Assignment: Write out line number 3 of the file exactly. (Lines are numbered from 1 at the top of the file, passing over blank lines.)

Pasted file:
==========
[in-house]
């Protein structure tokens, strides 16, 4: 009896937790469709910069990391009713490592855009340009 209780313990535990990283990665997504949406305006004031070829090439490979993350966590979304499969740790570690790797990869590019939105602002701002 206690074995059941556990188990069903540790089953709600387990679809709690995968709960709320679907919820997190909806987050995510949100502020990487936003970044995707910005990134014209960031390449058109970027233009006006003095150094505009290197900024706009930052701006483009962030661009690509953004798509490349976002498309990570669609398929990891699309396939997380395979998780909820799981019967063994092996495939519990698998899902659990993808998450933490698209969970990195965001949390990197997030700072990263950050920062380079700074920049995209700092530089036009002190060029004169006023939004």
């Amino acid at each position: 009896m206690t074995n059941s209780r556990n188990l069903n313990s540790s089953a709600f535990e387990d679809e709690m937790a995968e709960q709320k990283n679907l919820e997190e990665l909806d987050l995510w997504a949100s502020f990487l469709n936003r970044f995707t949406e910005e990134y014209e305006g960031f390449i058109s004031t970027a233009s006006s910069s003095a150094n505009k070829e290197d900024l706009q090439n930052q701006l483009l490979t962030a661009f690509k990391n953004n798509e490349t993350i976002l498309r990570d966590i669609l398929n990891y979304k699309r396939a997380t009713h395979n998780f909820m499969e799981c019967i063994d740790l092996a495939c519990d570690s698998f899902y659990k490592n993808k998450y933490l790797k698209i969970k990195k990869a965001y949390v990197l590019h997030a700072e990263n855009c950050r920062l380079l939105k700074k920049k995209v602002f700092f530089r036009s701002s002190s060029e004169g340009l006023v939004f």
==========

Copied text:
């Amino acid at each position: 009896m206690t074995n059941s209780r556990n188990l069903n313990s540790s089953a709600f535990e387990d679809e709690m937790a995968e709960q709320k990283n679907l919820e997190e990665l909806d987050l995510w997504a949100s502020f990487l469709n936003r970044f995707t949406e910005e990134y014209e305006g960031f390449i058109s004031t970027a233009s006006s910069s003095a150094n505009k070829e290197d900024l706009q090439n930052q701006l483009l490979t962030a661009f690509k990391n953004n798509e490349t993350i976002l498309r990570d966590i669609l398929n990891y979304k699309r396939a997380t009713h395979n998780f909820m499969e799981c019967i063994d740790l092996a495939c519990d570690s698998f899902y659990k490592n993808k998450y933490l790797k698209i969970k990195k990869a965001y949390v990197l590019h997030a700072e990263n855009c950050r920062l380079l939105k700074k920049k995209v602002f700092f530089r036009s701002s002190s060029e004169g340009l006023v939004f």